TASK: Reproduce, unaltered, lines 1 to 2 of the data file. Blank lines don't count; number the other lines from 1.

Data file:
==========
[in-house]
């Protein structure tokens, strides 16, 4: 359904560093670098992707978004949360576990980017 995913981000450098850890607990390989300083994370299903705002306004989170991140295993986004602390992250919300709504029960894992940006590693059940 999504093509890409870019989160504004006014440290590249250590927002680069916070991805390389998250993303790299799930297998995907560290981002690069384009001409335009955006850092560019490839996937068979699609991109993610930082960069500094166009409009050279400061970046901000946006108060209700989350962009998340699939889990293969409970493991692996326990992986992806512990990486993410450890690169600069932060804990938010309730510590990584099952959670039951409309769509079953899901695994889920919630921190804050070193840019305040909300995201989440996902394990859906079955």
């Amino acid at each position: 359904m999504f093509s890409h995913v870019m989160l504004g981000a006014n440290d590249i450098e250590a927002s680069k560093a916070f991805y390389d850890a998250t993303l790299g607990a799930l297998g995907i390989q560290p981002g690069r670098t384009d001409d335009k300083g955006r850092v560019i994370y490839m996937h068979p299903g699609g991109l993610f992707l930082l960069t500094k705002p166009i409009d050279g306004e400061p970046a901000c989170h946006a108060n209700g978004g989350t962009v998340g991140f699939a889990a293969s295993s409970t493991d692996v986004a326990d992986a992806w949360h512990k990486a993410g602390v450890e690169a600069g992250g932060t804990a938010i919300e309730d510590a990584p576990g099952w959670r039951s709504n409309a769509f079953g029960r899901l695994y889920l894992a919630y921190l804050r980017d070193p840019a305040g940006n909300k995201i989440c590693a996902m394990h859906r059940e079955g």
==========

[in-house]
């Protein structure tokens, strides 16, 4: 359904560093670098992707978004949360576990980017 995913981000450098850890607990390989300083994370299903705002306004989170991140295993986004602390992250919300709504029960894992940006590693059940 999504093509890409870019989160504004006014440290590249250590927002680069916070991805390389998250993303790299799930297998995907560290981002690069384009001409335009955006850092560019490839996937068979699609991109993610930082960069500094166009409009050279400061970046901000946006108060209700989350962009998340699939889990293969409970493991692996326990992986992806512990990486993410450890690169600069932060804990938010309730510590990584099952959670039951409309769509079953899901695994889920919630921190804050070193840019305040909300995201989440996902394990859906079955």